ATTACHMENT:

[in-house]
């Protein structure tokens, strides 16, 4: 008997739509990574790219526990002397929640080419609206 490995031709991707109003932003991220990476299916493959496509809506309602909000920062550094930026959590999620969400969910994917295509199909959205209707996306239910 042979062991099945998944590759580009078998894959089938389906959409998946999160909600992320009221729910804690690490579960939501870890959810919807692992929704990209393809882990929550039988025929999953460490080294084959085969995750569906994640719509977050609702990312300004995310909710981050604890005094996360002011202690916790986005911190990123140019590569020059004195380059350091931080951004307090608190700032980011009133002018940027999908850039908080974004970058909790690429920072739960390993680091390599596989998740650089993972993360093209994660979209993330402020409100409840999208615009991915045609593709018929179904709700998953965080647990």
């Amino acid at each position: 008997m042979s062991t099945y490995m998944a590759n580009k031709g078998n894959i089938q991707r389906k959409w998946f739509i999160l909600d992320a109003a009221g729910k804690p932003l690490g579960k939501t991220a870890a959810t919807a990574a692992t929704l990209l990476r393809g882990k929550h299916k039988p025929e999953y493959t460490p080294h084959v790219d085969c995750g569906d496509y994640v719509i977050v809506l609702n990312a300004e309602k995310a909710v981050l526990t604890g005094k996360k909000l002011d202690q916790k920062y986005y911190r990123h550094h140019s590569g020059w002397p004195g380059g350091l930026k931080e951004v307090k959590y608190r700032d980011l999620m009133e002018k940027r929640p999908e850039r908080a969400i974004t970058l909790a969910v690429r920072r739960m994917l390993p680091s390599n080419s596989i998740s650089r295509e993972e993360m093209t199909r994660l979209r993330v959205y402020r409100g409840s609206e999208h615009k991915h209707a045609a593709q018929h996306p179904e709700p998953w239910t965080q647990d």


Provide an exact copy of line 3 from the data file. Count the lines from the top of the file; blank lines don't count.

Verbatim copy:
């Amino acid at each position: 008997m042979s062991t099945y490995m998944a590759n580009k031709g078998n894959i089938q991707r389906k959409w998946f739509i999160l909600d992320a109003a009221g729910k804690p932003l690490g579960k939501t991220a870890a959810t919807a990574a692992t929704l990209l990476r393809g882990k929550h299916k039988p025929e999953y493959t460490p080294h084959v790219d085969c995750g569906d496509y994640v719509i977050v809506l609702n990312a300004e309602k995310a909710v981050l526990t604890g005094k996360k909000l002011d202690q916790k920062y986005y911190r990123h550094h140019s590569g020059w002397p004195g380059g350091l930026k931080e951004v307090k959590y608190r700032d980011l999620m009133e002018k940027r929640p999908e850039r908080a969400i974004t970058l909790a969910v690429r920072r739960m994917l390993p680091s390599n080419s596989i998740s650089r295509e993972e993360m093209t199909r994660l979209r993330v959205y402020r409100g409840s609206e999208h615009k991915h209707a045609a593709q018929h996306p179904e709700p998953w239910t965080q647990d």